Enjoy winter adventures with urban amenities in the heart of B.C.’s wine country
Located in the arid Okanagan wine country of southcentral B.C., the city of Kelowna is an urban and cultural hub in a super scenic location right on the shores of massive Okanagan Lake. Surrounded by vineyards, farms and plenty of mountains, the greater Kelowna area (population 235,000) has all of the amenities you could want in a small Canadian city—including a thriving culinary, music, and arts scene—but with easy access to loads of winter outdoor recreation opportunities.
Ski or Snowboard Two Resorts from One Town
Top on the list is the city’s day-trip distance from two destination resorts that cater to skiing, snowboarding and Nordic skiing locals and tourists alike: Big White Ski Resort (just under an hour’s drive east) and SilverStar Mountain Resort (about an hour and a half drive north of town). In addition to world-class snow and terrain, both resorts have plenty of on-mountain lodging and lively and unique village culture, but by basing your trip out of Kelowna, you can explore both resorts in one trip from one hotel or rental home.
Cross-country Skiing and Snowshoeing Mecca
Serious Nordic skiers likely already know about the trails around Kelowna, but anyone who enjoys even the occasional quiet snow-gliding forays through snowy forests, whether on cross-country gear or snowshoes, owe it to themselves to become better acquainted with the Kelowna area. With over 200 kilometers of groomed Nordic and snowshoe trails both in town and up at the mountain resorts, there are definitely more trails to explore than you can fit in one trip.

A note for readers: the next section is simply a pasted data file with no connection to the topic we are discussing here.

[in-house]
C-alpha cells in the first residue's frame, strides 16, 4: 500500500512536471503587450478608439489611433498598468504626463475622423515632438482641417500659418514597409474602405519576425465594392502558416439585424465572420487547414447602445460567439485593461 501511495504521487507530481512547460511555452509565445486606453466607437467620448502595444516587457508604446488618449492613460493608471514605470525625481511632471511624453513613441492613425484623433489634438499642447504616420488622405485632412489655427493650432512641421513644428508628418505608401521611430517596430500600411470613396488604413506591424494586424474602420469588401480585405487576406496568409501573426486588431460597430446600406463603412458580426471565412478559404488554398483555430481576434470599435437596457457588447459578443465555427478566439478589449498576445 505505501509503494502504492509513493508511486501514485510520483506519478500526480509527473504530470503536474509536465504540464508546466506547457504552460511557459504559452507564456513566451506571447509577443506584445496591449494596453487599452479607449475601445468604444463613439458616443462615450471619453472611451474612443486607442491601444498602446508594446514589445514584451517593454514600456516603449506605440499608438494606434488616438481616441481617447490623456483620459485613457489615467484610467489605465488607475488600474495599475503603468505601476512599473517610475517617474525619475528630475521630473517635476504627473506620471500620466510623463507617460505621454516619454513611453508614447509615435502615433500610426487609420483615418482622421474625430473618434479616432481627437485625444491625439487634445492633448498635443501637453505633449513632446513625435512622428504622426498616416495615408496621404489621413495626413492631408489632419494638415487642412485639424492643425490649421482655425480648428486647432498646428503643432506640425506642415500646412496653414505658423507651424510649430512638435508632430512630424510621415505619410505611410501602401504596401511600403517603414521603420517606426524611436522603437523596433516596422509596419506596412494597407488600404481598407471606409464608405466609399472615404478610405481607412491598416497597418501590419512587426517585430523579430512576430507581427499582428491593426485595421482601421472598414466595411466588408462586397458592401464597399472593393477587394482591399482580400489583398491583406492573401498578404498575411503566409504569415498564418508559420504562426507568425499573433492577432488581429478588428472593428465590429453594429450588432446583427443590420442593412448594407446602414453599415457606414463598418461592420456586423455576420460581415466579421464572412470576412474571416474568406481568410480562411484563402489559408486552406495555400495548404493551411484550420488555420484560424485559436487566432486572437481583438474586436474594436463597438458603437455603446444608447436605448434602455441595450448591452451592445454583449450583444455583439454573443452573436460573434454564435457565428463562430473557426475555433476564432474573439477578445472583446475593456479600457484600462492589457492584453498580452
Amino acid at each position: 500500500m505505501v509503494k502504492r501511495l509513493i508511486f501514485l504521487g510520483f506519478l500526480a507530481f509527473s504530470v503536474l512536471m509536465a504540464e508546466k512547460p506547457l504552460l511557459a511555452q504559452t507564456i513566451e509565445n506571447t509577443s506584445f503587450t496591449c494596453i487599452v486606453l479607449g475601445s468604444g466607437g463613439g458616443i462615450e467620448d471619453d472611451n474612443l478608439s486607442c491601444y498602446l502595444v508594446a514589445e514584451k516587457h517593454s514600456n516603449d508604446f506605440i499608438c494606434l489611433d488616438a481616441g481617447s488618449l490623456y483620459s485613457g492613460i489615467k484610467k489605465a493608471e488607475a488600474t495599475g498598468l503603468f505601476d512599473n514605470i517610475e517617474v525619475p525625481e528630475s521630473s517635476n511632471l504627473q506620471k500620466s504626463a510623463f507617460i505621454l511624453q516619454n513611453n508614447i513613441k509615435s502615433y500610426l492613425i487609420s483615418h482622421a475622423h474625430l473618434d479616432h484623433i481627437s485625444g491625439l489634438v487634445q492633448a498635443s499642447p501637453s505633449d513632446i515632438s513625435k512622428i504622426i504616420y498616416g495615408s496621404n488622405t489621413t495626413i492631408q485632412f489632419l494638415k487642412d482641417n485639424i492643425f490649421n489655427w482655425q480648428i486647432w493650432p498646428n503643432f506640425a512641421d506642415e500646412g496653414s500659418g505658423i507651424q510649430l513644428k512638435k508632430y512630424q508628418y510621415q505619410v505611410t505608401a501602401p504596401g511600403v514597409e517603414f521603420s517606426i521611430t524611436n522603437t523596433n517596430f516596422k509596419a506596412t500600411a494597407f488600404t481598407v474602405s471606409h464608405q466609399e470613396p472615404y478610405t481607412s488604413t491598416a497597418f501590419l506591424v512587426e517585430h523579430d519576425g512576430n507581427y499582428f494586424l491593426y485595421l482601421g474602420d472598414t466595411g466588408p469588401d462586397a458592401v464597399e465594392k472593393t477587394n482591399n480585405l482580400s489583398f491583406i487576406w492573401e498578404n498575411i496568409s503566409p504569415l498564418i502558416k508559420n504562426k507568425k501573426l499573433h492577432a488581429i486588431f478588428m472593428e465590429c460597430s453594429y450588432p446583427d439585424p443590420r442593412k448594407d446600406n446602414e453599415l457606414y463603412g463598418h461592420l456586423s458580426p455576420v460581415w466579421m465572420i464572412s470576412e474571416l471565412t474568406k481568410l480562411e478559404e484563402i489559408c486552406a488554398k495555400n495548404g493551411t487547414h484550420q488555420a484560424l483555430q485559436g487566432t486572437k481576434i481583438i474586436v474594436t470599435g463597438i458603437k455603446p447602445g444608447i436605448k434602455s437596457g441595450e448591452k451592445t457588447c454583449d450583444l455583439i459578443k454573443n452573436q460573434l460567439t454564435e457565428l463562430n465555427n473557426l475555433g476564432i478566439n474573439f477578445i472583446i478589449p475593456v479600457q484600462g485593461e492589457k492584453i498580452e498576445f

In West Kelowna, the Telemark Nordic Club has over 50k of cross-country trails, and there are rentals available on site. In the foothills east of town, the Kelowna Nordic Ski and Snowshoe Club has 75k of groomed and track-set trails with rustic warming cabins. Up at Big White, you’ll find 25k of trails for Nordic skiing and snowshoeing with rentals available at the Happy Valley day lodge. And, finally, two Nordic meccas, the Sovereign Lake Nordic Centre and SilverStar Mountain Resort, are connected by trails that create the largest cross-country skiing network in Canada, with over 100k of groomed and track-set trails (lodge facilities and rentals available).
Urban Arts, Entertainment, Drinking and Dining
After a day of sliding, gliding or trekking through mountain snow, explore downtown Kelowna’s thriving arts, music and culinary scene. Start the night off with a drink and appetizer at one of the city’s many craft breweries, cideries, distilleries or wineries before having to make the tough decision of what amazing restaurant to eat at. Fresh, local ingredients dominate many menus thanks to Kelowna’s proximity to so many farms, ranches and orchards. After dinner, explore the many artist studios and galleries, catch a play at one of the theatres, or find a live music act at one of Kelowna area’s 50 live music venues.
If you haven’t had your fill of the great outdoors, take a stroll to Stuart Park on the downtown Kelowna waterfront. Watch the skaters at the free outdoor skating rink or join the fun. The park is also home to the signature public art piece Bear, a steel frame in the shape of a grizzly bear that pays tribute to Kelowna’s settlement on the shores of Okanagan Lake and “Kelowna” being an English translation of the Okanagan / Syilx First Nation word for “grizzly bear.”
Kelowna also has frequent events throughout the winter, including the high-energy, family-friendly Valley First New York New Years celebration at Stuart Park downtown Tourismkelowna.com.)
Cover photo by Darren Hull Studios and courtesy of Tourism Kelowna